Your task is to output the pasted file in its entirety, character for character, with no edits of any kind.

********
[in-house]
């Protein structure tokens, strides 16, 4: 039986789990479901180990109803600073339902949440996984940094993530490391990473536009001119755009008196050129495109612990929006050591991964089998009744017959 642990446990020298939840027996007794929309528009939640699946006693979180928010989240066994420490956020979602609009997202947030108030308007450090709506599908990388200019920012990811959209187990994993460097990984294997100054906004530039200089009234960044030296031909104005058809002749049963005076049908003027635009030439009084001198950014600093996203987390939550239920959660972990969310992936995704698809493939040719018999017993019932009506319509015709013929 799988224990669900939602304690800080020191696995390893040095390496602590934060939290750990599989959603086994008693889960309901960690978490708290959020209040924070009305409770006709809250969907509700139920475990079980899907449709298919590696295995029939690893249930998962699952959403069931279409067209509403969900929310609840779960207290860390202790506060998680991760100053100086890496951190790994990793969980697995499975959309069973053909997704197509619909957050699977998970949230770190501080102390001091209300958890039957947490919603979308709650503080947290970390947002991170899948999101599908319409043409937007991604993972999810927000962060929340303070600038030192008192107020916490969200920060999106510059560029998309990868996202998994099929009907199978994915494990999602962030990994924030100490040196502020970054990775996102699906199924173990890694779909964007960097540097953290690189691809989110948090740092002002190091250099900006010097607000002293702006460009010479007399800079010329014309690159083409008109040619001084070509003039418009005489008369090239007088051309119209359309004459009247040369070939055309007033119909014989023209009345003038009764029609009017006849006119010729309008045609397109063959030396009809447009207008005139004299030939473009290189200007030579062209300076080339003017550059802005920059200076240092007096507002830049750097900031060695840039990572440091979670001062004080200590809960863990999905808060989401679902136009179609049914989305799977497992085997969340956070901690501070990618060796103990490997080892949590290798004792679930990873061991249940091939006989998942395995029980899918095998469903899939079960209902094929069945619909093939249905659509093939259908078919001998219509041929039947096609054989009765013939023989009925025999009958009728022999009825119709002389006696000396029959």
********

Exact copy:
[in-house]
């Protein structure tokens, strides 16, 4: 039986789990479901180990109803600073339902949440996984940094993530490391990473536009001119755009008196050129495109612990929006050591991964089998009744017959 642990446990020298939840027996007794929309528009939640699946006693979180928010989240066994420490956020979602609009997202947030108030308007450090709506599908990388200019920012990811959209187990994993460097990984294997100054906004530039200089009234960044030296031909104005058809002749049963005076049908003027635009030439009084001198950014600093996203987390939550239920959660972990969310992936995704698809493939040719018999017993019932009506319509015709013929 799988224990669900939602304690800080020191696995390893040095390496602590934060939290750990599989959603086994008693889960309901960690978490708290959020209040924070009305409770006709809250969907509700139920475990079980899907449709298919590696295995029939690893249930998962699952959403069931279409067209509403969900929310609840779960207290860390202790506060998680991760100053100086890496951190790994990793969980697995499975959309069973053909997704197509619909957050699977998970949230770190501080102390001091209300958890039957947490919603979308709650503080947290970390947002991170899948999101599908319409043409937007991604993972999810927000962060929340303070600038030192008192107020916490969200920060999106510059560029998309990868996202998994099929009907199978994915494990999602962030990994924030100490040196502020970054990775996102699906199924173990890694779909964007960097540097953290690189691809989110948090740092002002190091250099900006010097607000002293702006460009010479007399800079010329014309690159083409008109040619001084070509003039418009005489008369090239007088051309119209359309004459009247040369070939055309007033119909014989023209009345003038009764029609009017006849006119010729309008045609397109063959030396009809447009207008005139004299030939473009290189200007030579062209300076080339003017550059802005920059200076240092007096507002830049750097900031060695840039990572440091979670001062004080200590809960863990999905808060989401679902136009179609049914989305799977497992085997969340956070901690501070990618060796103990490997080892949590290798004792679930990873061991249940091939006989998942395995029980899918095998469903899939079960209902094929069945619909093939249905659509093939259908078919001998219509041929039947096609054989009765013939023989009925025999009958009728022999009825119709002389006696000396029959």